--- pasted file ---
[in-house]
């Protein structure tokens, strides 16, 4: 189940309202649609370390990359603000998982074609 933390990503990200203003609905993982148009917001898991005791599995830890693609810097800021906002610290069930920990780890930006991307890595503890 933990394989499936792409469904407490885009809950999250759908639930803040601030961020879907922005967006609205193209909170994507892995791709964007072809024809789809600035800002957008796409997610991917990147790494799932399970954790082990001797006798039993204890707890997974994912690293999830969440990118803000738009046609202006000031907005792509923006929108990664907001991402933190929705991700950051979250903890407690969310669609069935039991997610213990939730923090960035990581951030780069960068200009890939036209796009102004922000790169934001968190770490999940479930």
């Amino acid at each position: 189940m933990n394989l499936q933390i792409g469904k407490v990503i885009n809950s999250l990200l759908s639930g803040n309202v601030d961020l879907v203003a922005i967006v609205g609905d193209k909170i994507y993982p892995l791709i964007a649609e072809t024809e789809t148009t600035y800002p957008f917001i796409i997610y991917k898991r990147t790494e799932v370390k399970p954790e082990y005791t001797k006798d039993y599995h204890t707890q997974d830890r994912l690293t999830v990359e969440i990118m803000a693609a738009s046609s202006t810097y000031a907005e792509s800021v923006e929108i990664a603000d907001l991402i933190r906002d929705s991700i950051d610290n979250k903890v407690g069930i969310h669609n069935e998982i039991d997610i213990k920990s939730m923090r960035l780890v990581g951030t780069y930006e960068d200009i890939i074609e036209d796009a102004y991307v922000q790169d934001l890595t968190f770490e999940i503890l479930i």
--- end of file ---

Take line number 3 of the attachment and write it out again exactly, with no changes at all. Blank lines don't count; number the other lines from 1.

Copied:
């Amino acid at each position: 189940m933990n394989l499936q933390i792409g469904k407490v990503i885009n809950s999250l990200l759908s639930g803040n309202v601030d961020l879907v203003a922005i967006v609205g609905d193209k909170i994507y993982p892995l791709i964007a649609e072809t024809e789809t148009t600035y800002p957008f917001i796409i997610y991917k898991r990147t790494e799932v370390k399970p954790e082990y005791t001797k006798d039993y599995h204890t707890q997974d830890r994912l690293t999830v990359e969440i990118m803000a693609a738009s046609s202006t810097y000031a907005e792509s800021v923006e929108i990664a603000d907001l991402i933190r906002d929705s991700i950051d610290n979250k903890v407690g069930i969310h669609n069935e998982i039991d997610i213990k920990s939730m923090r960035l780890v990581g951030t780069y930006e960068d200009i890939i074609e036209d796009a102004y991307v922000q790169d934001l890595t968190f770490e999940i503890l479930i």